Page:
Southern Florida is pounded by Hurricane Ian

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Published: 9/29/2022 6:25:41 AM
Some people were able to start inspecting the damage by Wednesday evening as the worst of the hurricane moved north

Some people were able to start inspecting the damage by Wednesday evening as the worst of the hurricane moved north

Hurricane Ian caused major damage in Fort Myers, Naples and elsewhere in the southern US state of Florida and was moving towards Tampa and Orlando, but also weakening as it moved inland.

Hurricane Ian brought high winds, heavy rains, storm surges and intense flooding to Florida on Wednesday, making landfall in the afternoon and moving inland through the evening. 

Officials were preparing a major emergency response to help those affected by the storm. Around 1.8 million homes were without power on Wednesday evening according to tracking websites. 

The hurricane, a Category 4 storm out of a possible 5 on the Saffir Simpson scale upon arrival, made landfall near the city of Fort Myers on Florida's western coast. 

Footage from Fort Myers and nearby Naples showed major flooding, with floodwaters surging into homes and sweeping away vehicles.

As of 11 p.m. local time (2300 GMT/UTC) the National Hurricane Center put the eye of the storm close to the Sebring race circuit, east of Tampa and south of Orlando. It was moving north-northeast. 

Wind gusts blow across Sarasota Bay as Hurricane Ian churns to the south on September 28, 2022 in Sarasota, Florida. The storm made a U.S. landfall at Cayo Costa, Florida this afternoon as a Category 4 hurricane with wind speeds over 140 miles per hour in some areas.


Ian brings winds, rain and surge of ocean surf

Having left much of Cuba without power, Hurricane Ian made landfall in Florida on Wednesday, causing severe damage. Wind speeds were beyond 140 miles (225 kilometers) per hour in places as it hit the coast.

Biden pledges federal help

"This storm is doing a number on the state of Florida," said Republican Governor Ron DeSantis, who asked US President Joe Biden to approve a major federal disaster declaration providing a wide range of emergency aid to the entire state.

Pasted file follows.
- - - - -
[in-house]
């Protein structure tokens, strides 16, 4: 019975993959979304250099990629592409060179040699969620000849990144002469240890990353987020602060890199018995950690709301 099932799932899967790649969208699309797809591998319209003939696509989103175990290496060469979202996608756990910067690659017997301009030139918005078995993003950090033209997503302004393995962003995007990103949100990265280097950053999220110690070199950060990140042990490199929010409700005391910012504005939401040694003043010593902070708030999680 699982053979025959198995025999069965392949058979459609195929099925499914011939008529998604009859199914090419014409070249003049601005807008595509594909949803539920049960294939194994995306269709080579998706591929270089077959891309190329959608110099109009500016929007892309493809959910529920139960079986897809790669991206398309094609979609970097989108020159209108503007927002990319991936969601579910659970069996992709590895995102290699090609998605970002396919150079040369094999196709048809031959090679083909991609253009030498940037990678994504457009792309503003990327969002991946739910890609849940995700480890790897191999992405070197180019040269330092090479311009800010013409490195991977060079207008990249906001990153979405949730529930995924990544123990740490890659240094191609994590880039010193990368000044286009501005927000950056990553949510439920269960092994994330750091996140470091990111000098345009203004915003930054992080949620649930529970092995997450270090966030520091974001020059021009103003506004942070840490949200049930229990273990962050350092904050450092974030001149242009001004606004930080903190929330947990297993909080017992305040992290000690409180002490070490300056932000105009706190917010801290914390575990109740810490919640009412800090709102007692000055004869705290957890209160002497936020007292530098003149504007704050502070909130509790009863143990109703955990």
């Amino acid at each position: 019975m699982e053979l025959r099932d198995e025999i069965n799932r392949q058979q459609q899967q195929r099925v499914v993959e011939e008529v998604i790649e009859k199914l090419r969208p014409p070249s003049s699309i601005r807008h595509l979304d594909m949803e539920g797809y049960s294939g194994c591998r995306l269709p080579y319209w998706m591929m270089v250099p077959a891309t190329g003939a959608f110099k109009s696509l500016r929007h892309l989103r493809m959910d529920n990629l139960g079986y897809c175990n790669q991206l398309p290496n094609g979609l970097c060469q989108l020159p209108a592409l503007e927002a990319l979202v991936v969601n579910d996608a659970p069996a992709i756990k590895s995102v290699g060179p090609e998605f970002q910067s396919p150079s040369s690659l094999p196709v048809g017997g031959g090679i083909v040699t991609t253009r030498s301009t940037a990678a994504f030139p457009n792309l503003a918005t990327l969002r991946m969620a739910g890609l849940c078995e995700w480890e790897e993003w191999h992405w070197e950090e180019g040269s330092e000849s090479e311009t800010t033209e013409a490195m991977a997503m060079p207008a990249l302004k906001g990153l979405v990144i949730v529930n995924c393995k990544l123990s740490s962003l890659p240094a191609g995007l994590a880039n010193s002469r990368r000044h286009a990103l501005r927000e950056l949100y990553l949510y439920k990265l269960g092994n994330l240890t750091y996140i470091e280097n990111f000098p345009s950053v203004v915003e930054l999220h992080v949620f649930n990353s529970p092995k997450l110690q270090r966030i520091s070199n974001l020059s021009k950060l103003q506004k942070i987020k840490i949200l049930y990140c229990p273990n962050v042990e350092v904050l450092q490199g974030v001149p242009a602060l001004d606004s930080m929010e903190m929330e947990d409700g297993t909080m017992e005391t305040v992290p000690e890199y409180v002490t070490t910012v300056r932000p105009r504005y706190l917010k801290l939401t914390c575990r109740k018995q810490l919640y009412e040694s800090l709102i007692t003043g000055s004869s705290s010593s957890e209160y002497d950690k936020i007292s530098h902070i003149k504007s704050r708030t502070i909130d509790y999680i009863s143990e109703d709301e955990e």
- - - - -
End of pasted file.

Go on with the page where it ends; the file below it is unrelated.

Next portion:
"We'll be there to help you clean up and rebuild, to help Florida get moving again," Biden said on Wednesday. "And we'll be there every step of the way. That's my absolute commitment to the people of Florida."

Upgraded overnight, downgraded after moving inland

According to the NHC, Ian had grown to an "extremely dangerous" Category 4 hurricane overnight, with top winds of 155 mph. 

Dozens of shelters were set up after authorities had issued mandatory evacuation orders for 2.5 million people across Florida. 

However, by Wednesday, it was already too late to flee as conditions were rapidly deteriorating. Electricity had been severed for more than 1 million homes out of just over 11 million tracked customers in the state of Florida, according to the tracking website

All commercial flights stopped operating in Tampa and Orlando's airports. 

September 28, 2022, Orlando, Florida, United States: A screen at Orlando International Airport displays cancelled flights as the airport prepares to close as Hurricane Ian approaches the southwest coast of Florida. (

Orlando International Airport closed its doors as the hurricane moved north and inland

Heading into Wednesday evening Ian's peak wind speeds started to drop and the hurricane is expected to become a tropical storm as it moves further inland.

Migrant boat sinks

Shortly before Ian made landfall, a boat carrying migrants sank, leaving 23 people missing and four survivors.

Walter Slosar, Miami's chief patrol agent, said US authorities responded to a "migrant landing in Stock Island, Florida."

"Four Cuban migrants swam to shore after their vessel sank due to inclement weather," Slosar wrote on Twitter. 

Hurricane intensified after hitting Cuba

National Weather Service director Ken Graham had said on approach that Ian would be "a storm we talk about for many years to come... It's a historic event."

DeSantis said thousands of personnel were assigned to respond to the storm with 250 aircraft, 300 boats and 1,600 high-water vehicles. 

Hurricane Ian had battered Cuba as a Category 3 storm just less than 24 hours before nearing Florida. 

Scientists have long sounded the alarm over how climate change can hike the intensity of extreme weather events. 

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